And vice committedst busily,
Since now my mercy thou refus'dst,
Go down to hell eternally.
0 Lord, my soul doth testify,
That I have spent my life in vain;
Ah! make a wand'ring sheep of me^
And bring me to thy flock again.
Think'st thou there is no count to crave*
Of all these gifts in thee was planted,
1 gave thee beauty 'bove the lave,
A pregnant wit thou never wanted.
Master, quoth she, it must be granted,
My sins is great give me contrition:
The forlorn son when he repented,
Obtained his father full remission.
I spared my judgments many times
And spiritual pastors did thee send;
But thou renewd'st thy former crimes,
|  Aye more and more me to offend.
My Lord, quoth she, I do amend,
Lamenting for my former vice
The poor thief at the latter
For one word went to paradise.
The thief heard never of me teaching,
My heavenly precepts and my laws,
I But thou was daily at my preachings,
Both heard and saw, and yet miskaws.
Master, quoth she, the scriptures shows,
The Jewish woman which play'd the lown,
Conform unto the Hebrew laws,
Was brought to thee to be put down,'
But nevertheless thou lett'st her go,
And made the Pharisees afraid.
Indeed, says Christ it was right so,
ilnd that my bidding was obey'd,
Woman, he said, I may not cast
The childrens' bread to dogs like
Although my mercies yet do last,
There's mercy here but none for thee
I   But, loving Lord, may I presume
Poor worm, that I may speak again,
The dogs for hunger were undone,
And of the crumbs they were right fa&ri^
Grant me one crumb then that did fall
From thy best chUdrens' table, Lord,
That I may be refreshed withal,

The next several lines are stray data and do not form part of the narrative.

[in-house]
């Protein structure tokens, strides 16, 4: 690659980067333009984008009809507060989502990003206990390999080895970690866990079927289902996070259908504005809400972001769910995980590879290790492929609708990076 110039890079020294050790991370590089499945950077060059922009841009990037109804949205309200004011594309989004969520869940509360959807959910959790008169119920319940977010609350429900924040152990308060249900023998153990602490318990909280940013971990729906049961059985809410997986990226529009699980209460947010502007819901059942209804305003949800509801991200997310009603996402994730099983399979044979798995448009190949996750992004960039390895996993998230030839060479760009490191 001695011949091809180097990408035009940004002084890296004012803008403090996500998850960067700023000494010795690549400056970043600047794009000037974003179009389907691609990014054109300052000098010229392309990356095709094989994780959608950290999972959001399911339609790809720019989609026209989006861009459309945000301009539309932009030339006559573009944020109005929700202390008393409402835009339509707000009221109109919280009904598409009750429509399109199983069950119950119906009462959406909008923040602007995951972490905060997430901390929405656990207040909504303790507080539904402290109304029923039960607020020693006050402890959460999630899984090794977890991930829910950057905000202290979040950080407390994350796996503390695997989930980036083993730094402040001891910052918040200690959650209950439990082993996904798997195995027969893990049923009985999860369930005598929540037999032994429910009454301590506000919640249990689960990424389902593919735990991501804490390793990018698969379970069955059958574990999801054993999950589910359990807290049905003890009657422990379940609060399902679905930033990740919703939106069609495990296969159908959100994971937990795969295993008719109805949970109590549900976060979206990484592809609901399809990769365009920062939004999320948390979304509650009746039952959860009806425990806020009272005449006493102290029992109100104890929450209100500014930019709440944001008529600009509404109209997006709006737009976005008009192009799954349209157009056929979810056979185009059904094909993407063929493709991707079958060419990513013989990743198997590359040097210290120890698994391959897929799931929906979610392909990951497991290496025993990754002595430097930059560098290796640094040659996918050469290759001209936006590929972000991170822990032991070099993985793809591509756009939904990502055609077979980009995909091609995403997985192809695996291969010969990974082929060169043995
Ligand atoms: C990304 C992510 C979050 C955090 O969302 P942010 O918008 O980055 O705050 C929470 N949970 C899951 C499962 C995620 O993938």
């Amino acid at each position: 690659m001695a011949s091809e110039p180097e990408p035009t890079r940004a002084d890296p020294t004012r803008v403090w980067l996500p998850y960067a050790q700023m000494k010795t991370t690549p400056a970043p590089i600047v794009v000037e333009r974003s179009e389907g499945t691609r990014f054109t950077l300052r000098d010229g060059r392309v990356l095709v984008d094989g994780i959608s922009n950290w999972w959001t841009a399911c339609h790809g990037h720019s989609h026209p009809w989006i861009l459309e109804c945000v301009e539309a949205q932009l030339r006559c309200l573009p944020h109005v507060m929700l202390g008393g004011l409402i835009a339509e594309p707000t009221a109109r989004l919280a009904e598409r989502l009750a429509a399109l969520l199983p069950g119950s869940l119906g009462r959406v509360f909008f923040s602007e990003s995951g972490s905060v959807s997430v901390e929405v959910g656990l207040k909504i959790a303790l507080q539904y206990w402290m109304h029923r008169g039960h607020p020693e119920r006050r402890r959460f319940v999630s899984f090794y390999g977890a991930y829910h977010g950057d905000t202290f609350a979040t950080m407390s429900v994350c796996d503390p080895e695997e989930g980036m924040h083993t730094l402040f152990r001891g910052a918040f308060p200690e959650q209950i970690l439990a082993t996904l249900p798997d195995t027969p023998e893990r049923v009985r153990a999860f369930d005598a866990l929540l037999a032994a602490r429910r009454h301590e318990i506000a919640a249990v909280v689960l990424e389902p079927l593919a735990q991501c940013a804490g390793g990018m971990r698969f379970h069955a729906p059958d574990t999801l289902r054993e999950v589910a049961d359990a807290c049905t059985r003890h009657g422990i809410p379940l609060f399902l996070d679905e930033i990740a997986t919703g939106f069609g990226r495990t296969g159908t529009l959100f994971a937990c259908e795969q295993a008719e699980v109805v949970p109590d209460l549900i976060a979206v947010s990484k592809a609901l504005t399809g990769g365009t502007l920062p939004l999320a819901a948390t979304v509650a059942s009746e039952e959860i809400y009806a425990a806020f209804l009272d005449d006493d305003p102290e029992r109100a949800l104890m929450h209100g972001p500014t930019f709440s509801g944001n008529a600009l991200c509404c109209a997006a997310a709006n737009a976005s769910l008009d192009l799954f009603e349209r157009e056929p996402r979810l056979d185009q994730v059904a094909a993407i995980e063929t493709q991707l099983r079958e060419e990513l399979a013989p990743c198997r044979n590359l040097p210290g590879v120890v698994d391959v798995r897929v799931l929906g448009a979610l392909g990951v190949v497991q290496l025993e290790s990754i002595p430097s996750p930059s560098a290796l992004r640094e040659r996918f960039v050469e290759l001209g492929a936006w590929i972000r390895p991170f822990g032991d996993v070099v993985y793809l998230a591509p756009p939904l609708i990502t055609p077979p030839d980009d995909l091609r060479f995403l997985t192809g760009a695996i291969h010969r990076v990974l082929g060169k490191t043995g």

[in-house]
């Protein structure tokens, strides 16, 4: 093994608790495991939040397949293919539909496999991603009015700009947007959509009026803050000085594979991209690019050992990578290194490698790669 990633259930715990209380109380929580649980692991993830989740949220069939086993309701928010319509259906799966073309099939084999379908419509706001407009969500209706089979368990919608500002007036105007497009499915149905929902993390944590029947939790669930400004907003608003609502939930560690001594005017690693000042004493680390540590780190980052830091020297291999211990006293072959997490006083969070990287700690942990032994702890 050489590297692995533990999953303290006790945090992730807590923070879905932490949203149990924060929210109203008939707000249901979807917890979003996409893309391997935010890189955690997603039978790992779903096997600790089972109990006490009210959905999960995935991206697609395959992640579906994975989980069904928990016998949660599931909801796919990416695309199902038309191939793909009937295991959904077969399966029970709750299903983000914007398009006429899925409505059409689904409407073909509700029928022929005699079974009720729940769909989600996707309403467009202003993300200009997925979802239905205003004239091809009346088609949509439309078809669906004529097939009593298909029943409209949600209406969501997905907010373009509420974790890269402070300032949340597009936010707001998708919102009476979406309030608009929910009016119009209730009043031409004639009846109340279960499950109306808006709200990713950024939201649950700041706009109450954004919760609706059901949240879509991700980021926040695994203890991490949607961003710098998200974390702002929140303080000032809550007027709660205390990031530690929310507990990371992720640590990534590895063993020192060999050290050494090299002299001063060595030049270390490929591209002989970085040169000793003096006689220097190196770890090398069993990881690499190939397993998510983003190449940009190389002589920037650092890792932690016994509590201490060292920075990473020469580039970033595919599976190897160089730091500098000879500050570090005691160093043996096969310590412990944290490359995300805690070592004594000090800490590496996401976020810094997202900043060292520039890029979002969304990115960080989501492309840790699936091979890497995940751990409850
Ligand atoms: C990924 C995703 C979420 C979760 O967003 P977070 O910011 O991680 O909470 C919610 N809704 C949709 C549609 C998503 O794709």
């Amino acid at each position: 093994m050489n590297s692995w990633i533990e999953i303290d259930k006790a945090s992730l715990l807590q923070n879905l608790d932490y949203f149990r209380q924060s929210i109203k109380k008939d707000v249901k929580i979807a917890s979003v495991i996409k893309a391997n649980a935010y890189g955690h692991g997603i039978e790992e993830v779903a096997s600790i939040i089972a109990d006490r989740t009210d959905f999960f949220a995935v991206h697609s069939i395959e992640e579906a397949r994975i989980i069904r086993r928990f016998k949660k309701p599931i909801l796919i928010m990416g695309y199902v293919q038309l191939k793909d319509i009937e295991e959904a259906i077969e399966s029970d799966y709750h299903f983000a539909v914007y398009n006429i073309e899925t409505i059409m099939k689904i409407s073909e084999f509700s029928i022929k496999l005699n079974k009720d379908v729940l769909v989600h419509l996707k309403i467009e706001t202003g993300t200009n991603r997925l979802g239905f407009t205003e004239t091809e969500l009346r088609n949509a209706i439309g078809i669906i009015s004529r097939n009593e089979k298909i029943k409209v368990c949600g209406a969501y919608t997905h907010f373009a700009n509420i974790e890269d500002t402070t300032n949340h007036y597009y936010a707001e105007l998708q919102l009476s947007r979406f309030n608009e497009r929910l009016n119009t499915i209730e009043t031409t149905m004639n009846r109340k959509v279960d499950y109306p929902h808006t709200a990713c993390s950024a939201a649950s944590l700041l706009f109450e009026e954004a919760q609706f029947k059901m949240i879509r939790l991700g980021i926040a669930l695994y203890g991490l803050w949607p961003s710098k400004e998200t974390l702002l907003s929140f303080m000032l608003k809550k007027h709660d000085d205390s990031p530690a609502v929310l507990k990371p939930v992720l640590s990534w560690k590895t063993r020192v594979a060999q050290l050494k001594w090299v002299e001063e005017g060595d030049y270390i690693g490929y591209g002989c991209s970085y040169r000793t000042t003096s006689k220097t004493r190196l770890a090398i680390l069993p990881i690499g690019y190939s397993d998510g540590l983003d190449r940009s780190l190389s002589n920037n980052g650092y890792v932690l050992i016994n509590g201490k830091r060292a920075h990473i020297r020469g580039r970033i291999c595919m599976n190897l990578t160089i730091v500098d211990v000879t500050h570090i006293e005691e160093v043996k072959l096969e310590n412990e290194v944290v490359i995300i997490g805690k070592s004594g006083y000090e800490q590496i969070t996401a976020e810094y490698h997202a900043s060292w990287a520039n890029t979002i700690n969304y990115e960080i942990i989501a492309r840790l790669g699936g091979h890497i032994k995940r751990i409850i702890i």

It will not help enough afford.
The gates of mercy now are closed,
And thou canst hardly enter in :
It is not so as thou supposed,
For thou art deadly sick in sin.
'Tis true indeed, my Lord most meek
My sore and sickness I do feel:
Yet thou the lame didst truly seek,
Who lay long at Bethseda's pool,
Of many that thee never sought,
Like to the poor Samaritan ;
Whom thou unto thy fold has brought,
Even as thou didst the widow of Nain
Most gracious God, didst thou not bid
All tliat were weary come to thee,
Behold, I come I even overload
With sin, have mercy upon me.
The issues of thy soul are great,
Thou art both leprous and unclean,
To be with me thou art not fit,
Go from me then, let me alone.
Let me thy garments once but touch,
My bloody issue shall be whole,
it wi! not cost thee very much,
To save a poor distressed soul,
Speak thou the word, I shall be whole,
One look of thee shall dome good,
Save now, good Lord, my silly soul,
Bought with thine own most precious blood
i Sweet Lord my God, say me not nay,
, For if I perish here I'll die.
Poor silly wretch, then speak no more,
j Thy faith, poor soul, hath saved thee;
| Enter thou in unto my glore,
|, And rest thro' all eternity.
How soon our Saviour these words said,
A long white robe to her was given ;
And then the angels did her lead,
I i orthwith within the gates of heaven\
I k laurel crown set on her head,
f fSpangled with rubies and with gold :
| A bright white palm she always had,
J Glorious it was for to behold;
Her face did shine like to the sun,
Like threads of gold her hair hang down*
Her eyes like lamps unto the moon,
Of precious stones rich was her crown.
Angels and saints did welcome her,
The heavenly choir did sing, rejoice;
Sting David with his harp was there:
The silver bells gave a great noise.
Such music and such melody
Was never either heard or seen,
When this poor saint was placed so high,
And of all sins made freelv clean ;
But then when thus she was possest,
And looked back on all her fears;
And that she was come to her rest,
Free'cl from all sins, and all her tears,
She from her head did take the crown,
Giving all praise to Christ on high,
And at his feet she laid it down.
For that the Lamb had made her free,
Now doth she sing triumphantly,
And shall rejoice for evermore,
O'er death and hell victoriously
With ltistiiig pleasures laid in store.
Of wife of beith I make an end,
And do these lines with this conclude,
Let none their lives in sin now spend.
But watch and pray, be doing good,
Despondent souls do not despair,
Repent, and still believe in Christ,
His mercies, whicii last for evermore,
Will save the souls that in him trust.